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From Christopher Schultz <ch...@christopherschultz.net>
Subject Re: how to block the duplicated requests?
Date Tue, 19 May 2015 13:16:29 GMT
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To whom it may concern,

On 5/19/15 8:09 AM, javalishixml wrote:
> Just understood you. Really appreciate for your feedback.
> 
> 
> How do we judge it's a robot? item1: we find the request IP is
> always the same one. item2: our page may contains several
> keep-alive connections. But the attack connection only focus on
> connection.

Based upon the first request, how can you tell that the robot is going
to make later keep-alive requests?

> Based on these 2 items, we think the client is a robot.

Can you write some pseudo-code that shows the algorithm in its
simplest form?

> I think maybe putting these 2 items together to consider it as a 
> robot is a bit complex. Let's do it from the simple point.
> 
> If we always find there is a same IP request our website the same
> url for many times, can I block this request at httpd level?

This sounds like a job for mod_qos, mod_evasive, or mod_security.

- -chris

> At 2015-05-19 20:01:00, "David kerber" <dckerber@verizon.net>
> wrote:
>> On 5/19/2015 7:53 AM, javalishixml wrote:
>>> 
>>> 
>>> 
>>>> I doubt you're going to be able to do this in httpd, unless
>>>> you have a very simple, straight forward way of identifying
>>>> the robots.
>>> Yes. I just want to have a way to block the duplicated requests
>>> at httpd level. After all, my website has to face the the big
>>> concurrency issue.
>> 
>> I understand that's what you want.  What we're telling you is
>> that you probably won't be able to do that.
>> 
>> Let me ask the question again, that Chris asked before:  how do
>> you tell that a given request is from a robot?
>> 
>> The answer to that question will determine if you can block it
>> with httpd.
>> 
>>> 
>>> 
>>> 
>>> 
>>> 
>>> At 2015-05-19 19:35:26, "David kerber" <dckerber@verizon.net>
>>> wrote:
>>>> On 5/19/2015 1:03 AM, javalishixml wrote:
>>>>> Thanks a lot for your information.
>>>>> 
>>>>> 
>>>>> This solution is based on tomcat level.  If I always handle
>>>>> this issue at java level, I'm afraid it has performance
>>>>> issue. Because this web site afford a very big concurrency
>>>>> access.
>>>>> 
>>>>> 
>>>>> Taking a consideration on its basic architect
>>>>> tomcat+apache, I think the best way to move this solution
>>>>> from tomcat to apache. So do you have some good solution at
>>>>> apache's configuration?  I understand this is a mail list
>>>>> for tomcat.. but just want to get any information
>>>> 
>>>> I doubt you're going to be able to do this in httpd, unless
>>>> you have a very simple, straight forward way of identifying
>>>> the robots.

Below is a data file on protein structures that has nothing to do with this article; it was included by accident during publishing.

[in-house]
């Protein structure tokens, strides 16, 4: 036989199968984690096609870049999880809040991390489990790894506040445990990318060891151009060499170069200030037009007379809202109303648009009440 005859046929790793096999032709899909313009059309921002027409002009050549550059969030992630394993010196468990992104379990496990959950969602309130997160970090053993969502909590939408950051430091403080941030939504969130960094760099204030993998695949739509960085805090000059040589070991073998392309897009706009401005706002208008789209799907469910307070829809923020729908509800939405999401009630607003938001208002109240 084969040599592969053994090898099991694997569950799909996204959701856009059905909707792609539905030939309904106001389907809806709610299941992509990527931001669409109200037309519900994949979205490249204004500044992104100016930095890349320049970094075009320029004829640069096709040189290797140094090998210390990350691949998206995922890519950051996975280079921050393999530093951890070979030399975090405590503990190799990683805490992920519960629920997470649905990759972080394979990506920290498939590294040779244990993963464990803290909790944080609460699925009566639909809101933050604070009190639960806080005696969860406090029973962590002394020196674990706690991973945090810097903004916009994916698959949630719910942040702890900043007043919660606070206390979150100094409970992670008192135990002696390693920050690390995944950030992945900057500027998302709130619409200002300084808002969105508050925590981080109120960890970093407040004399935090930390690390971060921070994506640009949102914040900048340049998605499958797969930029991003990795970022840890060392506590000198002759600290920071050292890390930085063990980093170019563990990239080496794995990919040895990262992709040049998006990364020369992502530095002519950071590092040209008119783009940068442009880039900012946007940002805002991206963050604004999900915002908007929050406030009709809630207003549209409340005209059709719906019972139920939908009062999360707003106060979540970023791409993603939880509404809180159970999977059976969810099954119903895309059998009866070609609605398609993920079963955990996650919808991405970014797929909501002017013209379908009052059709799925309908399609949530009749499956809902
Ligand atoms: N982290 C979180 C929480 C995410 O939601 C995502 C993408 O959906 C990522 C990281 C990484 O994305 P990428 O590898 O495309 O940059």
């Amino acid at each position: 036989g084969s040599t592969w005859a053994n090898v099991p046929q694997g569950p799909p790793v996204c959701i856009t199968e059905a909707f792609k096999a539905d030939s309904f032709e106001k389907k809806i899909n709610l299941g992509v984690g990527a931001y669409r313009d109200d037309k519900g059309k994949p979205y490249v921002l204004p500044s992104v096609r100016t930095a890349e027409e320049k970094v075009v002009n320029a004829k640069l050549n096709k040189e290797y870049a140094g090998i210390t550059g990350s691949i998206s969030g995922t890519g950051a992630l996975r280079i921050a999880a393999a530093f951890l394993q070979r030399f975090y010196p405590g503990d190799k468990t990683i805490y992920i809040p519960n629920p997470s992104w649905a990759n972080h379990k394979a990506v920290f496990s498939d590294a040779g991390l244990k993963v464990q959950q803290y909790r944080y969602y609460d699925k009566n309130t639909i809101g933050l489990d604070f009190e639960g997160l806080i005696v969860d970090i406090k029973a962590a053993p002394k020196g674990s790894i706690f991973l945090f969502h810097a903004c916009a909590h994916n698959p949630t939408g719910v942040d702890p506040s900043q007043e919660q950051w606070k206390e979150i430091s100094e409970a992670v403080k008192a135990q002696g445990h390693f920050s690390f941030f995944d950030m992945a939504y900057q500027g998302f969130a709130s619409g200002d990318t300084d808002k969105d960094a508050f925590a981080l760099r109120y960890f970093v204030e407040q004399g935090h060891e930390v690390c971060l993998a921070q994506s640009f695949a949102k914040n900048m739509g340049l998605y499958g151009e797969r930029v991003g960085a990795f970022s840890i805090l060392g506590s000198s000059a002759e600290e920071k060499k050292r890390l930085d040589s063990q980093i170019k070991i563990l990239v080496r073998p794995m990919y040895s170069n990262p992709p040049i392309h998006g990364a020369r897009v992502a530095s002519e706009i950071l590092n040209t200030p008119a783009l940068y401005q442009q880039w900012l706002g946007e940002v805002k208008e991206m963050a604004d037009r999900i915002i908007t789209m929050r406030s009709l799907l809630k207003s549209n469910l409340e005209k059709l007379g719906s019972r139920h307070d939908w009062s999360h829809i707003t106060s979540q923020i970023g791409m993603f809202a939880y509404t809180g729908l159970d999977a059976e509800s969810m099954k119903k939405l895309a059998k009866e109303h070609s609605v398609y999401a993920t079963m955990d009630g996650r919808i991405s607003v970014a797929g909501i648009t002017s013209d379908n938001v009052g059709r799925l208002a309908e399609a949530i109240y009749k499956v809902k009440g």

>>>> 
>>>> 
>>>> 
>>>>> 
>>>>> 
>>>>> Thanks,
>>>>> 
>>>>> 
>>>>> At 2015-05-19 04:00:28, "Christopher Schultz"
>>>>> <chris@christopherschultz.net> wrote:
> To whom it may concern,
> 
> On 5/18/15 11:44 AM, javalishixml wrote:
>>>>>>>> I have a website. It is built by apache + tomcat.
>>>>>>>> 
>>>>>>>> Now we make a lottery activity at this website. But
>>>>>>>> we find that some robots always raise the duplicated
>>>>>>>> requests to hit this lottery activity. It causes that
>>>>>>>> robots almost get all the awards.
>>>>>>>> 
>>>>>>>> So we just want to block these kind of duplicated
>>>>>>>> requests at every interval unit. For example, we set
>>>>>>>> the interval unit is 3 seconds. The if the robot want
>>>>>>>> to hit the lottery activity in 3 seconds, the website
>>>>>>>> could block this action.
>>>>>>>> 
>>>>>>>> So how to do it? I suppose if we do it at tomcat
>>>>>>>> level, is it a very low performance? Can I do it at
>>>>>>>> apache level? how to do it? If I could not do it
>>>>>>>> apache level, can I do it by setting sth at tomcat?
> 
> If you have a way to identify a "duplicate" request (e.g. using a 
> fingerprint of the request that you can check during that 3-second 
> interval), then this is conceptually very easy.
> 
> It may not be great for performance, but you'll have to weigh that 
> against your own requirements. (For example, which is worse: poor 
> performance, or a site where only robots ever win the lottery?)
> 
> This will not be something you can configure in Apache httpd or 
> Tomcat. This will have to be an application thing (unless you can 
> describe the fingerprint technique to some httpd module such as 
> mod_security or mod_qos and then allow it to discard duplicates).
> 
> Back to the solution:
> 
> 1. Take a fingerprint of the request 2. Lookup the fingerprint in a
> database of previous requests ( fingerprint -> latest timestamp ) 
> 3. If the fingerprint appears in your database and the timestamp
> is less than 3 seconds ago, discard the request 4. Otherwise, store
> the current timestamp and fingerprint in the databas e
> 
> For a database, I might recommend something like memcached or
> another in-memory-style database. An in-memory key-value store is
> really what you are looking for. Memcached has a nice feature where
> values can automatically time-out (e.g. they are invalid after 3
> seconds), so you can make your application code a bit simpler
> because you'll never have a value in the database that is not
> valid.
> 
> Hope that helps, -chris
>>>>>> 
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>>>> 
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